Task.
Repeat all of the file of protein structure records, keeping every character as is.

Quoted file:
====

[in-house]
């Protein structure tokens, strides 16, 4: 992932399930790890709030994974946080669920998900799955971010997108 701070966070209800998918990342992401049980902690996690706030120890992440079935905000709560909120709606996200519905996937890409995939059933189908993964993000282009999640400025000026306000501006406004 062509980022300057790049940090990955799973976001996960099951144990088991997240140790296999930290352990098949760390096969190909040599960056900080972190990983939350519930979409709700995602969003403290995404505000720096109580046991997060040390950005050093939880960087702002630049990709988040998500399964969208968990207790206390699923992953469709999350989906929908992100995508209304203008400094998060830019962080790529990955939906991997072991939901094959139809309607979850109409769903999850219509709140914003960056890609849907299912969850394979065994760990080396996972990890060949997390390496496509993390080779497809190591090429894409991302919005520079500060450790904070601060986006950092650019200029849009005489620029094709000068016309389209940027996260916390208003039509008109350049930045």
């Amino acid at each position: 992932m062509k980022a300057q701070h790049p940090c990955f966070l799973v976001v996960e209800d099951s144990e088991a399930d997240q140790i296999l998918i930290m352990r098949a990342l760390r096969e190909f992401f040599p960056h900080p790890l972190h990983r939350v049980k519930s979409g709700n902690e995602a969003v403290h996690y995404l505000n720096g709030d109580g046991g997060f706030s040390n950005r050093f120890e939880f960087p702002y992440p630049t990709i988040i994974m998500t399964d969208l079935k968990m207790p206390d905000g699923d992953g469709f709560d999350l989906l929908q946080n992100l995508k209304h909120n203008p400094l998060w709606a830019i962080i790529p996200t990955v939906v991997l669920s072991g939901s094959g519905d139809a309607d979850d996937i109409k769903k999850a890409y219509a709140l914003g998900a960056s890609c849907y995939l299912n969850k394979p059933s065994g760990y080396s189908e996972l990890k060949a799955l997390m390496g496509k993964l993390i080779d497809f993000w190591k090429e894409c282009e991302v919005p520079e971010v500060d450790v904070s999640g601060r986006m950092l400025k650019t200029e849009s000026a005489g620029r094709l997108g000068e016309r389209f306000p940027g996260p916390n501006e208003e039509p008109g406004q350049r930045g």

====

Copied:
[in-house]
């Protein structure tokens, strides 16, 4: 992932399930790890709030994974946080669920998900799955971010997108 701070966070209800998918990342992401049980902690996690706030120890992440079935905000709560909120709606996200519905996937890409995939059933189908993964993000282009999640400025000026306000501006406004 062509980022300057790049940090990955799973976001996960099951144990088991997240140790296999930290352990098949760390096969190909040599960056900080972190990983939350519930979409709700995602969003403290995404505000720096109580046991997060040390950005050093939880960087702002630049990709988040998500399964969208968990207790206390699923992953469709999350989906929908992100995508209304203008400094998060830019962080790529990955939906991997072991939901094959139809309607979850109409769903999850219509709140914003960056890609849907299912969850394979065994760990080396996972990890060949997390390496496509993390080779497809190591090429894409991302919005520079500060450790904070601060986006950092650019200029849009005489620029094709000068016309389209940027996260916390208003039509008109350049930045």
């Amino acid at each position: 992932m062509k980022a300057q701070h790049p940090c990955f966070l799973v976001v996960e209800d099951s144990e088991a399930d997240q140790i296999l998918i930290m352990r098949a990342l760390r096969e190909f992401f040599p960056h900080p790890l972190h990983r939350v049980k519930s979409g709700n902690e995602a969003v403290h996690y995404l505000n720096g709030d109580g046991g997060f706030s040390n950005r050093f120890e939880f960087p702002y992440p630049t990709i988040i994974m998500t399964d969208l079935k968990m207790p206390d905000g699923d992953g469709f709560d999350l989906l929908q946080n992100l995508k209304h909120n203008p400094l998060w709606a830019i962080i790529p996200t990955v939906v991997l669920s072991g939901s094959g519905d139809a309607d979850d996937i109409k769903k999850a890409y219509a709140l914003g998900a960056s890609c849907y995939l299912n969850k394979p059933s065994g760990y080396s189908e996972l990890k060949a799955l997390m390496g496509k993964l993390i080779d497809f993000w190591k090429e894409c282009e991302v919005p520079e971010v500060d450790v904070s999640g601060r986006m950092l400025k650019t200029e849009s000026a005489g620029r094709l997108g000068e016309r389209f306000p940027g996260p916390n501006e208003e039509p008109g406004q350049r930045g």